“Until the lion learns to write, the stories would glorify the hunter.”African Proverb
It’s 8 pm. Kwame is in bed. He calls out,” Papa, tell me the story? Dad laughs out,” But I have told you this story many times.” “One more,”Kwame pleads.
It was many centuries ago, when exactly? We will never know. But tales had been told of the wonders of Africa.Of buildings covered in gold, inventions like the first Caesarean section, known as such, because it was written that it happened during the Roman rule under Caesar. We might’ve called it the ‘Kahuran section” because indigenous healers in Kahura, Uganda had already been doing this for centuries, long before it was standardized worldwide.
“But like I said- we will never know.” Dad says.“What of African art?” Kwame asks.“Ah, my son, the majesty of Shona sculptures, Tinga Tinga paintings of Tanzania, Kente cloth of Ghana, Rock Art of Niger, all preserved for over 6000 years.”
“This is the history of Africa: a glimpse into a past that we, the youth of those days had no idea. You, my son, are lucky that you know this now.” “But Dad, why didn’t you know?” “Ignorance, my child! We imagined everything that once existed was swept away across the Sahara desert or didn’t exist because we had no proof to hold onto thus we held onto what made sense, what we could see and unfortunately, it was of another culture.”
Kwame snuggles in bed and asks,” What changed that?”.It was a day, like today, back in July 2020 when the world was under a pandemic that left no continent free.No one was immune. Change had come and we had to change with it.”
“We couldn’t turn a blind eye to what was happening. We were all affected. The one thing that made sense was delving deep into who we were as a people. Each continent and each culture was forced to do so. But the question remained: Was Africa ready? To embrace its stories of the past- the good, the bad and the ugly.
“Papa, what are those stories?” Kwame asked.“They were our stories” “His Stories,” Kwame said.” “Exactly”, Dad replied,” History comes from the Greek word,’ Historia’ meaning ‘to know’. It’s a story of past events. People gathered knowledge from written documents, oral accounts, art like the mask Mum bought and hung in the living room.” “Oh, I see,” Kwame said.“Yes, historians use them to understand the past,” Dad replied.
“My son, that’s why we are here-to know and understand. Not to dwell in the past but to know what, how and why it happened so we can learn from our ‘knowledge’ and practice what worked and change what didn’t.” “Papa, did we learn?”Kwame asked.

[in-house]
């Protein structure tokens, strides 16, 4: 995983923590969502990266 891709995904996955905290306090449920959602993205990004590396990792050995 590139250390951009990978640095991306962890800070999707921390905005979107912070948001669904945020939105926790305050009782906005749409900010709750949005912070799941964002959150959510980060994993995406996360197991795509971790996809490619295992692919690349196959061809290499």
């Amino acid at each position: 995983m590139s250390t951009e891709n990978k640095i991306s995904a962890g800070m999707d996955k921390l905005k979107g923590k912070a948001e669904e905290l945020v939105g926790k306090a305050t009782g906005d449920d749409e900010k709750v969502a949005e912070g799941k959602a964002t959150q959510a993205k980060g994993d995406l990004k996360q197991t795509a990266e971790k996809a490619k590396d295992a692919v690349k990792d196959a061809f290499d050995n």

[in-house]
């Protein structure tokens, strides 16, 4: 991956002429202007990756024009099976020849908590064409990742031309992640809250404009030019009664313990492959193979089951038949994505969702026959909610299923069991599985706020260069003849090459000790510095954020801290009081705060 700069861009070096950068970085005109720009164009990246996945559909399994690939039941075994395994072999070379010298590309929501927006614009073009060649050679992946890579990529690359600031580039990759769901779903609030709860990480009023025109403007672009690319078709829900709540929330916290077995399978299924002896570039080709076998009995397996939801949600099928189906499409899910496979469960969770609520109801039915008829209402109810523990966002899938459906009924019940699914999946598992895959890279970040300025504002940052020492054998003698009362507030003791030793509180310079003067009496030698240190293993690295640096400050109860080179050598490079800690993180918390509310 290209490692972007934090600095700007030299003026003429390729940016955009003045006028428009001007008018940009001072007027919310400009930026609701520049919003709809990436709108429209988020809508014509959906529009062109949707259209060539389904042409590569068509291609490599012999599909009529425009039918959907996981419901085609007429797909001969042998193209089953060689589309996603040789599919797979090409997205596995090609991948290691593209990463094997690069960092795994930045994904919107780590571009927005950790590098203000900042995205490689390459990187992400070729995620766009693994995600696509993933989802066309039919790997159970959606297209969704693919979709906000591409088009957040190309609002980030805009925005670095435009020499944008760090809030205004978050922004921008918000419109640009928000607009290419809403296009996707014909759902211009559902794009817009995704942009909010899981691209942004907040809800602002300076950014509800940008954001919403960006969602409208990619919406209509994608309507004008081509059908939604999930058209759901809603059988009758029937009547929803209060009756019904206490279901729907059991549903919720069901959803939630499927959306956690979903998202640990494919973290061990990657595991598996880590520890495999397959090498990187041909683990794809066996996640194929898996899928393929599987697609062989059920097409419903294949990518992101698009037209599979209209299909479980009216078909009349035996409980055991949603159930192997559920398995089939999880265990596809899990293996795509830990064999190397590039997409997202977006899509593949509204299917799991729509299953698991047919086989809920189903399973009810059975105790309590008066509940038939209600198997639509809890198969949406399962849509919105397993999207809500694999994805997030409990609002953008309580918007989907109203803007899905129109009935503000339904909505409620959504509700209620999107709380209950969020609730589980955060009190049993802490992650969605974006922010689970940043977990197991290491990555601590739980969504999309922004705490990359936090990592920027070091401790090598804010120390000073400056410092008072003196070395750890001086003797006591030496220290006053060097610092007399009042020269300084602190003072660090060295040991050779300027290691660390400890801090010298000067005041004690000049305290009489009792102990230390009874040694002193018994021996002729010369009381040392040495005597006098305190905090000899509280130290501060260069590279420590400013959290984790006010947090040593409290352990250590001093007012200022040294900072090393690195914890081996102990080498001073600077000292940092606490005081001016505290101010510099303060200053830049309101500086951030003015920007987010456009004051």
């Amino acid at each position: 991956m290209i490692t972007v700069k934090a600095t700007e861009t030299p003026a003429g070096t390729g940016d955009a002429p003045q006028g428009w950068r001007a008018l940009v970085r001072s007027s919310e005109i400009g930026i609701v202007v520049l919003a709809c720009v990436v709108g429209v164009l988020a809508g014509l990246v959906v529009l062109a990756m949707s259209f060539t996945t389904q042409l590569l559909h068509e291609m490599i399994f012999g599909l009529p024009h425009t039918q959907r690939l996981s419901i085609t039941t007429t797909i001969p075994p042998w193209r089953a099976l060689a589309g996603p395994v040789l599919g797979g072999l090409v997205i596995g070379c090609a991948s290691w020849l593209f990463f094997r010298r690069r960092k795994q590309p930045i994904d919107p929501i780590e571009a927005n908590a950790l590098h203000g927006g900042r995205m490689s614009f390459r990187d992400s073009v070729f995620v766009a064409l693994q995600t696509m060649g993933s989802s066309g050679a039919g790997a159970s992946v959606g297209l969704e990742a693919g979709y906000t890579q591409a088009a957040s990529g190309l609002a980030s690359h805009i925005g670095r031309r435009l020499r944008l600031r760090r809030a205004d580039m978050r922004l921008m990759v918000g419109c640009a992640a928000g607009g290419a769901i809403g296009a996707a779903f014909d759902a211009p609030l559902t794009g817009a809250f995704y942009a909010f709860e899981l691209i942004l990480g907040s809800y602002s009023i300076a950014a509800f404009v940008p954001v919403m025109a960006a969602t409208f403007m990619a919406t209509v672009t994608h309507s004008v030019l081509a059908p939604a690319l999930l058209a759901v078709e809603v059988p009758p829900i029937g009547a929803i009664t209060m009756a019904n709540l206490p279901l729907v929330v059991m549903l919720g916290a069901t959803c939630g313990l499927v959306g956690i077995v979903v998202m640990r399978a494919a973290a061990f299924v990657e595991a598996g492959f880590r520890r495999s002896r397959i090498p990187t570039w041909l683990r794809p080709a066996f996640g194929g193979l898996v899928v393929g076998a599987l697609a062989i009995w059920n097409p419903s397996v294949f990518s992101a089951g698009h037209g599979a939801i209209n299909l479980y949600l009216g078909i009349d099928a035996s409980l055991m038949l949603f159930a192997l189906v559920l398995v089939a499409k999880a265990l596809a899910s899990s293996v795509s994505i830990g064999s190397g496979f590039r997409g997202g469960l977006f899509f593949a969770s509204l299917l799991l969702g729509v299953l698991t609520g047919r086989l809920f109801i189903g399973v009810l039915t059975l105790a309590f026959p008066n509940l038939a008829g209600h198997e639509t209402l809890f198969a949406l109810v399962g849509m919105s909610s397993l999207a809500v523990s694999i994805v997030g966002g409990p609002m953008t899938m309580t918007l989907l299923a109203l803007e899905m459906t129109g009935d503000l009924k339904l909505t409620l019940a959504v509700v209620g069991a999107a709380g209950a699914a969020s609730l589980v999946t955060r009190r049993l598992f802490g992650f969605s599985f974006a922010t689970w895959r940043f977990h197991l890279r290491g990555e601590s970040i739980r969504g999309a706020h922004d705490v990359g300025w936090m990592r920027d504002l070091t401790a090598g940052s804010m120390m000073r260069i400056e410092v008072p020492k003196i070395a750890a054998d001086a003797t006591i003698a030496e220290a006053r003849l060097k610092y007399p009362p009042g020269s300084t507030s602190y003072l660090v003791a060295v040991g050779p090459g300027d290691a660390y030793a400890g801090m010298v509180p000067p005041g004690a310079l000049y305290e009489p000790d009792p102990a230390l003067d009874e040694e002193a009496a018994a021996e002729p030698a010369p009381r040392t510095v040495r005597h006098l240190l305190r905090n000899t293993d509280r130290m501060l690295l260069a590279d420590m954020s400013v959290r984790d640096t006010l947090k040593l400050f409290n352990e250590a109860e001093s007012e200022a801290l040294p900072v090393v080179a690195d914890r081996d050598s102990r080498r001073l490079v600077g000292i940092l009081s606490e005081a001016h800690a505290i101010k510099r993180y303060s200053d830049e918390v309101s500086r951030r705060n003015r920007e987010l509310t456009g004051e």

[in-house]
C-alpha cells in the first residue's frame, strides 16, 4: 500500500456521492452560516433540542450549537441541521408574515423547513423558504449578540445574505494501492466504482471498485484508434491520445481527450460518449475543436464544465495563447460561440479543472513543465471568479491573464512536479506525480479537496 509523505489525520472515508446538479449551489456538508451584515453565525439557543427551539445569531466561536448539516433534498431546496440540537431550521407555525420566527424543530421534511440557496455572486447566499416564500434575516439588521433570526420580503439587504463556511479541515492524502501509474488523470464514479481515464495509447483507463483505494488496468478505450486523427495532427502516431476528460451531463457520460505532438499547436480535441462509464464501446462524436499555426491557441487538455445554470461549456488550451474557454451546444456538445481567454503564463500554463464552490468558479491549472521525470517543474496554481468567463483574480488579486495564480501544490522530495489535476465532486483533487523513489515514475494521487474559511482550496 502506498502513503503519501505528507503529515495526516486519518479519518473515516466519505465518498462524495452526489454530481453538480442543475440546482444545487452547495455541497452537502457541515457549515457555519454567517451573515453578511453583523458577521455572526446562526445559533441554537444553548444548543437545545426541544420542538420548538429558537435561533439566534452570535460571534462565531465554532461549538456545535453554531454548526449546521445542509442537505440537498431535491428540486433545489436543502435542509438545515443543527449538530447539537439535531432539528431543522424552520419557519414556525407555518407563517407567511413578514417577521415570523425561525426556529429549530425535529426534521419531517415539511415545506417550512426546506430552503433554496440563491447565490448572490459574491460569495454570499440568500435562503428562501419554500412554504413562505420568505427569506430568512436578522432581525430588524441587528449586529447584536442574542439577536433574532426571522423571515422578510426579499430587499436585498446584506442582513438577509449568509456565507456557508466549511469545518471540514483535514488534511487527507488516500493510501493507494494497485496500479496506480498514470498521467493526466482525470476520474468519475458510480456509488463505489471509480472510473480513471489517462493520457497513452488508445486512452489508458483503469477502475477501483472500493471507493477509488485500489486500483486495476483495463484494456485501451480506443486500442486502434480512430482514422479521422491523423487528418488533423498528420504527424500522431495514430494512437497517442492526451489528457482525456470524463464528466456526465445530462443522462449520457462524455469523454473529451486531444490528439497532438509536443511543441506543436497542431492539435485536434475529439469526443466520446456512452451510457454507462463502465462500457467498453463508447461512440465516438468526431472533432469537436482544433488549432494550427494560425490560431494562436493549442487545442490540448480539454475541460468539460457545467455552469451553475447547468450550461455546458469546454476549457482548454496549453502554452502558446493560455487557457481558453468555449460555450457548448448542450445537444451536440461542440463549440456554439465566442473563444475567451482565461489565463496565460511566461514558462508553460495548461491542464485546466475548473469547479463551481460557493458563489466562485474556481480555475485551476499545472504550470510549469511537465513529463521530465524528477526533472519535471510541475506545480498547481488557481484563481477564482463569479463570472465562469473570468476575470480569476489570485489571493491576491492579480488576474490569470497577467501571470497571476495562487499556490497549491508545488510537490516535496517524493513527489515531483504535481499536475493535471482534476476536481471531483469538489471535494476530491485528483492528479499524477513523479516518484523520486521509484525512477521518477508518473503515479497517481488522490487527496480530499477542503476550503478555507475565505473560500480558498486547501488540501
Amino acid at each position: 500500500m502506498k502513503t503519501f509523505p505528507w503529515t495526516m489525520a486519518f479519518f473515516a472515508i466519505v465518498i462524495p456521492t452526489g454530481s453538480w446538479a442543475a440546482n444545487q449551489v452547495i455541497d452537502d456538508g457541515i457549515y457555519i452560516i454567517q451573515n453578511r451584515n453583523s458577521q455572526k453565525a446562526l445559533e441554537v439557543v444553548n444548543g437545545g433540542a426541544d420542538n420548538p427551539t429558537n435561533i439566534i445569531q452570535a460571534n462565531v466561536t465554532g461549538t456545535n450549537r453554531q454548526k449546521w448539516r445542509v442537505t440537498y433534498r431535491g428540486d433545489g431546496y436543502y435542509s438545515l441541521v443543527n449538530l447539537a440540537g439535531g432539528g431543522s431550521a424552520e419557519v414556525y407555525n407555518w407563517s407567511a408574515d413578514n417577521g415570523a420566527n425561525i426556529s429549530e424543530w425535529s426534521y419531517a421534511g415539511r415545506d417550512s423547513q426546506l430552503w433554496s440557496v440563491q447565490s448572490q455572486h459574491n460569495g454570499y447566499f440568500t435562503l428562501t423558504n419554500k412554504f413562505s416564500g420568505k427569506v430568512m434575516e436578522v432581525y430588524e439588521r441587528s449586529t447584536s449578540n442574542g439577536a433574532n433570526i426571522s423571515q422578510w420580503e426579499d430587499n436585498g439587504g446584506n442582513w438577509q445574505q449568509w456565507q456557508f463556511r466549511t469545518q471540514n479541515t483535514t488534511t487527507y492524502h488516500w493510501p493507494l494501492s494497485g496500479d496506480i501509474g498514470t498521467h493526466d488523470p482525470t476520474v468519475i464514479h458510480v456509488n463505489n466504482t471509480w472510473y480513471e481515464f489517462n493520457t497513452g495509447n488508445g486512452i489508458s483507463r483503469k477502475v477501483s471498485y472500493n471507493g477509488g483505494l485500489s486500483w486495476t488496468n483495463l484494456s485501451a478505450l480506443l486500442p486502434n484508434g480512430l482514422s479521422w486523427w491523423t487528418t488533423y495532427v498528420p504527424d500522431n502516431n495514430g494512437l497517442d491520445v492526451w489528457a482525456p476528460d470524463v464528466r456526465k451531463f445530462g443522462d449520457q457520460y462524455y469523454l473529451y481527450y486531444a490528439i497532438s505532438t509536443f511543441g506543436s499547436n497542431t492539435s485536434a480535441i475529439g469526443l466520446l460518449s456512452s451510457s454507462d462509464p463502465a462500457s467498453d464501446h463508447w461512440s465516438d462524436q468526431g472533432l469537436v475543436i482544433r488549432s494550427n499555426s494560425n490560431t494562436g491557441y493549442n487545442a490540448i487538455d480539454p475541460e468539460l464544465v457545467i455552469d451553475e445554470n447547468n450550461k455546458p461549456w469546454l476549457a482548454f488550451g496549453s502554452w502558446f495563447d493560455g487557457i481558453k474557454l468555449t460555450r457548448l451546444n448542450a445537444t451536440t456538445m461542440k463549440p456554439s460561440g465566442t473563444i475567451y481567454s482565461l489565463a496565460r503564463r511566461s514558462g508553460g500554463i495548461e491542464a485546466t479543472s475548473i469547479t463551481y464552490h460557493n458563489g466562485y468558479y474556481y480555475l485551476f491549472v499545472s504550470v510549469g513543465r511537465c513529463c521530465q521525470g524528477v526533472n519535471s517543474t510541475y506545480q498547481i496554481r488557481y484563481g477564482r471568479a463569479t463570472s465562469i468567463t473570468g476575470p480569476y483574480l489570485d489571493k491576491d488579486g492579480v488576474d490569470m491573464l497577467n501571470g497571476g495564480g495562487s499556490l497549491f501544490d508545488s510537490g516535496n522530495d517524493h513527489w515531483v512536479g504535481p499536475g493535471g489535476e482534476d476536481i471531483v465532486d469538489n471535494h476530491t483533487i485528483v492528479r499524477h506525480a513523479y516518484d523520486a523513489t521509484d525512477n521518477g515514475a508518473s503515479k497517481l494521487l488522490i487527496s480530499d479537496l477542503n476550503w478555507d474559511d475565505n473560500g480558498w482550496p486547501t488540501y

Dad replied,” We were envisioning an Africa, a Wakanda where we were a global powerhouse of democracy, cultural identity, economic progress & continental integration. Do you understand?” “Yes Papa, I do,” Kwame said.“I was 17 years old like your brother, Jomo now is. My friends and I wanted to know: When we are in 2060, this year we are now in, how would we know we had actually achieved the goals we had written down? Wouldn’t we have to look back to 2020, forty years ago, to see how far we had come and achieved as a continent?
“You must work the end from the beginning. That’s why Africa’s future is in its past. The elders accepted the brutal facts and used them as beacons to the Africa they wanted. They embraced our stories and shared them with us, the youth. Made us understand where we came from and where we were going so in 2060 when we were the leaders of the day, we would make informed decisions for our continent.
“Papa, what decisions are you making now?”Dad replied,” My son, everything I do is for your future. We are now working on a new agenda.“ A new one?”.” Yes, Agenda 2110 where Africa will be moving forward with a new story, building on the past agenda to a better Wakanda”
“And guess what, my son?”.“What, Papa?”.” It won’t be a dream but a reality where one night, you’ll tuck your son in bed and he will hand you a book and ask, “Dad, tell me the story again.” You will reply,” Which story, my son?” “The one where Africa united more than fifty years ago to rewrite the narrative of who we are, changing a continent.” ”My son,” you will reply,” Once upon a time……